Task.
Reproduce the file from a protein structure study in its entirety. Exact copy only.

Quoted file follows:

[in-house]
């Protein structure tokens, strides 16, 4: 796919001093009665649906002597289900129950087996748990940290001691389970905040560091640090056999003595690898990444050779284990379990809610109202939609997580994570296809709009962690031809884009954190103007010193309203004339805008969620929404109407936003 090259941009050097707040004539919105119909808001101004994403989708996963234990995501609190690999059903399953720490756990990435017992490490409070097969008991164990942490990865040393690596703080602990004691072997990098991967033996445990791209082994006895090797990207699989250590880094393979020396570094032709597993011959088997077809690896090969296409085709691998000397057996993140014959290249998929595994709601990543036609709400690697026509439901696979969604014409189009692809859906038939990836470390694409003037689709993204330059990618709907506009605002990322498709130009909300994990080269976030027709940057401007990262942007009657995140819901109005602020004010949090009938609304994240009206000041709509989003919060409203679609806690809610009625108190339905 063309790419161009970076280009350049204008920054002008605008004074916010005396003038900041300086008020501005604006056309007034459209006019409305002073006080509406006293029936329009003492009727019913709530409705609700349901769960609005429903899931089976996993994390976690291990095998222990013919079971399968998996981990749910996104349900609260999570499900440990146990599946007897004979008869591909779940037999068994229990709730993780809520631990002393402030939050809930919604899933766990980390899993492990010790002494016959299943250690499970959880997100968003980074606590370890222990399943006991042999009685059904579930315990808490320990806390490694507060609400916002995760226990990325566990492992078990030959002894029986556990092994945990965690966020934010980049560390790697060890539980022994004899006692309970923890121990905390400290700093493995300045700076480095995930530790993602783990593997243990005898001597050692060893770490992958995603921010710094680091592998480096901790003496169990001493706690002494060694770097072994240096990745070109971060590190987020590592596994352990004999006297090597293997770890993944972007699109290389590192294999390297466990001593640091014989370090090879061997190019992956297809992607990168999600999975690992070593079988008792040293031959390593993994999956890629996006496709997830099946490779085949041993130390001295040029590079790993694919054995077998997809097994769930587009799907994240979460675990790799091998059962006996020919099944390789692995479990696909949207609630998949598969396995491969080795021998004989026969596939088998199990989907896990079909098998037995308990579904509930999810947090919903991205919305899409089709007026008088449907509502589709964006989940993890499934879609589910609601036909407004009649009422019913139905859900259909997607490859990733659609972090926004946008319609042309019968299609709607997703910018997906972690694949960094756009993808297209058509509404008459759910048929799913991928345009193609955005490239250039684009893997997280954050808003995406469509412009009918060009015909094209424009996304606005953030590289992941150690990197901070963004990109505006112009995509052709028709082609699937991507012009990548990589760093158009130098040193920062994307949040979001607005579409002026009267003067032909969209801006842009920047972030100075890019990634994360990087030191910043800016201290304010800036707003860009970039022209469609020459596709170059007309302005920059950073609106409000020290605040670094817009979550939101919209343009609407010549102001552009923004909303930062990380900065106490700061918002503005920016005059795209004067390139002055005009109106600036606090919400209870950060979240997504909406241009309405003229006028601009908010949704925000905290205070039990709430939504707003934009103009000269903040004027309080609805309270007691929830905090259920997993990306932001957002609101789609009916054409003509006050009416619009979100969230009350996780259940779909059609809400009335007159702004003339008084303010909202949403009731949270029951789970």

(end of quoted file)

[in-house]
């Protein structure tokens, strides 16, 4: 796919001093009665649906002597289900129950087996748990940290001691389970905040560091640090056999003595690898990444050779284990379990809610109202939609997580994570296809709009962690031809884009954190103007010193309203004339805008969620929404109407936003 090259941009050097707040004539919105119909808001101004994403989708996963234990995501609190690999059903399953720490756990990435017992490490409070097969008991164990942490990865040393690596703080602990004691072997990098991967033996445990791209082994006895090797990207699989250590880094393979020396570094032709597993011959088997077809690896090969296409085709691998000397057996993140014959290249998929595994709601990543036609709400690697026509439901696979969604014409189009692809859906038939990836470390694409003037689709993204330059990618709907506009605002990322498709130009909300994990080269976030027709940057401007990262942007009657995140819901109005602020004010949090009938609304994240009206000041709509989003919060409203679609806690809610009625108190339905 063309790419161009970076280009350049204008920054002008605008004074916010005396003038900041300086008020501005604006056309007034459209006019409305002073006080509406006293029936329009003492009727019913709530409705609700349901769960609005429903899931089976996993994390976690291990095998222990013919079971399968998996981990749910996104349900609260999570499900440990146990599946007897004979008869591909779940037999068994229990709730993780809520631990002393402030939050809930919604899933766990980390899993492990010790002494016959299943250690499970959880997100968003980074606590370890222990399943006991042999009685059904579930315990808490320990806390490694507060609400916002995760226990990325566990492992078990030959002894029986556990092994945990965690966020934010980049560390790697060890539980022994004899006692309970923890121990905390400290700093493995300045700076480095995930530790993602783990593997243990005898001597050692060893770490992958995603921010710094680091592998480096901790003496169990001493706690002494060694770097072994240096990745070109971060590190987020590592596994352990004999006297090597293997770890993944972007699109290389590192294999390297466990001593640091014989370090090879061997190019992956297809992607990168999600999975690992070593079988008792040293031959390593993994999956890629996006496709997830099946490779085949041993130390001295040029590079790993694919054995077998997809097994769930587009799907994240979460675990790799091998059962006996020919099944390789692995479990696909949207609630998949598969396995491969080795021998004989026969596939088998199990989907896990079909098998037995308990579904509930999810947090919903991205919305899409089709007026008088449907509502589709964006989940993890499934879609589910609601036909407004009649009422019913139905859900259909997607490859990733659609972090926004946008319609042309019968299609709607997703910018997906972690694949960094756009993808297209058509509404008459759910048929799913991928345009193609955005490239250039684009893997997280954050808003995406469509412009009918060009015909094209424009996304606005953030590289992941150690990197901070963004990109505006112009995509052709028709082609699937991507012009990548990589760093158009130098040193920062994307949040979001607005579409002026009267003067032909969209801006842009920047972030100075890019990634994360990087030191910043800016201290304010800036707003860009970039022209469609020459596709170059007309302005920059950073609106409000020290605040670094817009979550939101919209343009609407010549102001552009923004909303930062990380900065106490700061918002503005920016005059795209004067390139002055005009109106600036606090919400209870950060979240997504909406241009309405003229006028601009908010949704925000905290205070039990709430939504707003934009103009000269903040004027309080609805309270007691929830905090259920997993990306932001957002609101789609009916054409003509006050009416619009979100969230009350996780259940779909059609809400009335007159702004003339008084303010909202949403009731949270029951789970």